Drum and bass DJ, aka Fitzroy Heslop, has been a huge name on the rave scene since the early 90s, and his career has taken him around the world.
While on tour, he’s had some exhilarating and crazy experiences, including trying monkey brain and a very unappetizing part of a cow.
We chatted to him about racist Americans, almost drowning in New Orleans and Dublin’s golden era.
What is your favourite on-the-road moment?
We were booked to play one of the first ever raves in Tokyo in 1991. The gig was more like a concert.
The organiser had hired a conference hall so a load of businessmen turned up and treated it like a conference. When we started playing records they just stood there and at the end of our set they started clapping.
It was so weird. I went back a year later and was happy to see the organisers had learned from their mistakes because they’d started hosting proper house nights in clubs.
Tokyo is a magical and incredibly safe place. I’m a fan of the film Blade Runner and when you look out across Tokyo at night, all you see is a futuristic, neon cityscape, but by day you can go and check out ancient shrines like the Meiji in Yoyogi Park.
It’s the ultimate blend of modern and traditional. Shibuya is really stylish and alternative.
It’s where all the cool kids hang out and is like stepping into a Manga comic. Akihabara is a fascinating district of streets lined with electronics shops.
When have you been most frightened while travelling?
I was in New Orleans and one evening the weather report said a huge storm was coming in, which by the morning was a category four hurricane. I was with fellow DJ Grooverider and somehow he found a guy who was prepared to risk taking us to the airport.
We were driving through deep water and at one point found ourselves on a freeway surrounded by water on all sides so the car started sliding around on an undercurrent.
The driver freaked and said he couldn’t go any further but we told him if we stopped we’d drown. If we’d have hesitated I think we’d have been pulled away by the current but the driver pushed through and got us out the other side.
Worst meal you’ve had abroad?
The first time I went to Tokyo I was so excited about eating there as I’d been told so much about the food. We headed straight to a restaurant and the whole thing was like a Bushtucker Trial.
First, they brought over ox tongue, which is disgusting and tastes like you’re chewing your own tongue, but the worst thing was monkey brain.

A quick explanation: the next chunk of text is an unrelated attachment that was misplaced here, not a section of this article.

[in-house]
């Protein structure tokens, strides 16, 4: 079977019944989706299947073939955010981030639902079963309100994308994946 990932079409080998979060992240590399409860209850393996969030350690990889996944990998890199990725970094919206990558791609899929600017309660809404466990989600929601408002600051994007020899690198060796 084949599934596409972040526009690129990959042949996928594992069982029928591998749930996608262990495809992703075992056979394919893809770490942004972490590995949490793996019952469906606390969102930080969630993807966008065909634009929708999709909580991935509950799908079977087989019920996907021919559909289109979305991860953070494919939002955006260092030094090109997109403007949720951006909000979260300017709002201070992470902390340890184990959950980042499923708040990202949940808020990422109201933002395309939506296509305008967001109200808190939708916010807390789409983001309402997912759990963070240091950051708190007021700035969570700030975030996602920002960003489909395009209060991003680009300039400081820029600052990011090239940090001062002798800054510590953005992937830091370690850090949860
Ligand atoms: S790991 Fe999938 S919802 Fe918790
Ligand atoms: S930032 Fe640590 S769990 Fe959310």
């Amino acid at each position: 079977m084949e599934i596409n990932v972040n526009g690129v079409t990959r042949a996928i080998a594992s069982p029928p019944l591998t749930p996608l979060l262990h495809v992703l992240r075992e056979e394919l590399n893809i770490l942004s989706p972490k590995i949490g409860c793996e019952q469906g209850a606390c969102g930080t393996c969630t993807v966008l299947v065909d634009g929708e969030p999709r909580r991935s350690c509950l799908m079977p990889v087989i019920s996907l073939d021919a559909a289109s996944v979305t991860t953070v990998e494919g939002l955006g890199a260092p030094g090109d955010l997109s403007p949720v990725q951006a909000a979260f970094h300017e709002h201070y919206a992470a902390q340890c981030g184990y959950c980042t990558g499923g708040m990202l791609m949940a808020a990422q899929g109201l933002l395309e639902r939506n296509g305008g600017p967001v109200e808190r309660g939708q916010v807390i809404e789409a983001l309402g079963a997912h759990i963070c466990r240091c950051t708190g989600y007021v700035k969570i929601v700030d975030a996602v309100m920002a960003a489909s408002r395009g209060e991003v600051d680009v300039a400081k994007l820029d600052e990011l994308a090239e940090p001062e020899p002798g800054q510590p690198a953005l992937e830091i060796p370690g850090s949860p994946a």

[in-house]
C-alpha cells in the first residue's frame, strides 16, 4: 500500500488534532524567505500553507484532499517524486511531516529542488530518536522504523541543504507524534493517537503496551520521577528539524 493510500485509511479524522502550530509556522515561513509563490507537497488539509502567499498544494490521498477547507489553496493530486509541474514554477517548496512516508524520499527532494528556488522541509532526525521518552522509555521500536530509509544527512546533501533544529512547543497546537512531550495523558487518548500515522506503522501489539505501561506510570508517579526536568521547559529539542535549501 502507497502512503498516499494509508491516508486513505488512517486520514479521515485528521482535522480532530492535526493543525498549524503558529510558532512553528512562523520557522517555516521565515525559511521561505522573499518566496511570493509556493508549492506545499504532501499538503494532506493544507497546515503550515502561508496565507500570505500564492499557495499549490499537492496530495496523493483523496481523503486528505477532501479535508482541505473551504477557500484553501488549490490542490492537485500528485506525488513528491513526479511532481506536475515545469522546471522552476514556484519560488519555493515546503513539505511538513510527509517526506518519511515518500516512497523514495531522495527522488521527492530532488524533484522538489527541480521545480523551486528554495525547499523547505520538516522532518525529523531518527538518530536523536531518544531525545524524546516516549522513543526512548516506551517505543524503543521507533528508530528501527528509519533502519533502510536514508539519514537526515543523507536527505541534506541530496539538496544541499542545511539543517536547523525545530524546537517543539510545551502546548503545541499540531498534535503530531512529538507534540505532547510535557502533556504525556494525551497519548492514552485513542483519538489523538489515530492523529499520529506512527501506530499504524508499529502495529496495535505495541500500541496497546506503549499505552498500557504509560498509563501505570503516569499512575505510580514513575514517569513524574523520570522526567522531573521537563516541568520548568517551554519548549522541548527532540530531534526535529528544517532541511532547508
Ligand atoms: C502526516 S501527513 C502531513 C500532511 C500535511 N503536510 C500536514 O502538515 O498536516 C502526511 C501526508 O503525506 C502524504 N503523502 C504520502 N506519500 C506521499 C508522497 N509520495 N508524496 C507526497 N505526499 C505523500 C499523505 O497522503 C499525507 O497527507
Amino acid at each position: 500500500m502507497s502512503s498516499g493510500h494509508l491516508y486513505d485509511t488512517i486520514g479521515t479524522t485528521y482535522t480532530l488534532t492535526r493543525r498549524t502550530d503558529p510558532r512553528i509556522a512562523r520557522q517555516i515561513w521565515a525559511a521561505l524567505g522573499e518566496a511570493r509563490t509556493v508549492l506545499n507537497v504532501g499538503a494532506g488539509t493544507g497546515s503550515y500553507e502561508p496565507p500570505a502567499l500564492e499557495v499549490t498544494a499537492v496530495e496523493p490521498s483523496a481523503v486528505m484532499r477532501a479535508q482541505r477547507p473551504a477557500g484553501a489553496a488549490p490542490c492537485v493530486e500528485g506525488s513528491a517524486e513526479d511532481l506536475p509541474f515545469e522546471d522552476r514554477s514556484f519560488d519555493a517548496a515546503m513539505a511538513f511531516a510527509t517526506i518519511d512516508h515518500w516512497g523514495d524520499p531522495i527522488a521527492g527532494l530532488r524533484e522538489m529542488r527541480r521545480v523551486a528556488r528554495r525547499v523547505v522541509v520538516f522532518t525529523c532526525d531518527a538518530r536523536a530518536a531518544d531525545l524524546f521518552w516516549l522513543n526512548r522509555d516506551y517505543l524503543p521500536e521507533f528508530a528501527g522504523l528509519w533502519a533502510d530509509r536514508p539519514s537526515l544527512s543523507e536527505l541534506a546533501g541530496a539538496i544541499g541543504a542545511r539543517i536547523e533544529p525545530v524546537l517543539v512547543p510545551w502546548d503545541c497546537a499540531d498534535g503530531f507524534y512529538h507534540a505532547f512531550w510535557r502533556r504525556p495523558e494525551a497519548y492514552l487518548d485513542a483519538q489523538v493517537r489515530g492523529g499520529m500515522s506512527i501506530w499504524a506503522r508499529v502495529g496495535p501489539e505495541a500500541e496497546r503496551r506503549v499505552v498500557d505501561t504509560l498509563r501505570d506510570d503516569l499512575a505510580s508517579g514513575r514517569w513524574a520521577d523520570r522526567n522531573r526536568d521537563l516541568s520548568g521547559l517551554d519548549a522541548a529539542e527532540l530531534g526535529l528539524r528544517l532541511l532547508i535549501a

It was literally a little brain on a plate and smelled awful. I didn’t even entertain trying it.
Strangest place you’ve spent the night?
About 20 years ago, I did a gig in Pittsburgh and I never feel entirely safe in Middle America. You don’t see cultures mixing at all, so black people stick together and white people stick together.
Also, Americans are very open with their racism — they let you know to your face that they don’t like you. I was staying in a really weird little Gothic motel.
I remember they were doing line dancing in the conference hall there and the next morning the taxi picked me up and it was clear that the driver did not want a black man in his cab.
While he was driving he was staring at me in the mirror and he was driving really recklessly, trying to intimidate me.
Best place you’ve spent the night?
The 90s were like a golden age for clubbing in Dublin. Every single gig there would go off the chain and we used to go over about five times a year to play at The Kitchen (now closed), the club below Bono’s hotel in Temple Bar, The Clarence.
The hotel was beautiful — really luxurious, really comfortable and cool — but the club was something else. It was tiny but you’d regularly see 700 people queuing to get in.
Where are you going next?
Hopefully to Lisbon and the US for work later in the year. I’ve never been to Africa and would love to know more about the continent and I’m keen to play for the first time in the Caribbean.
Fabio & Grooverider and The Outlook Orchestra play The Royal Festival Hall, Southbank Centre on January 29, 2022. southbankcentre.co.uk
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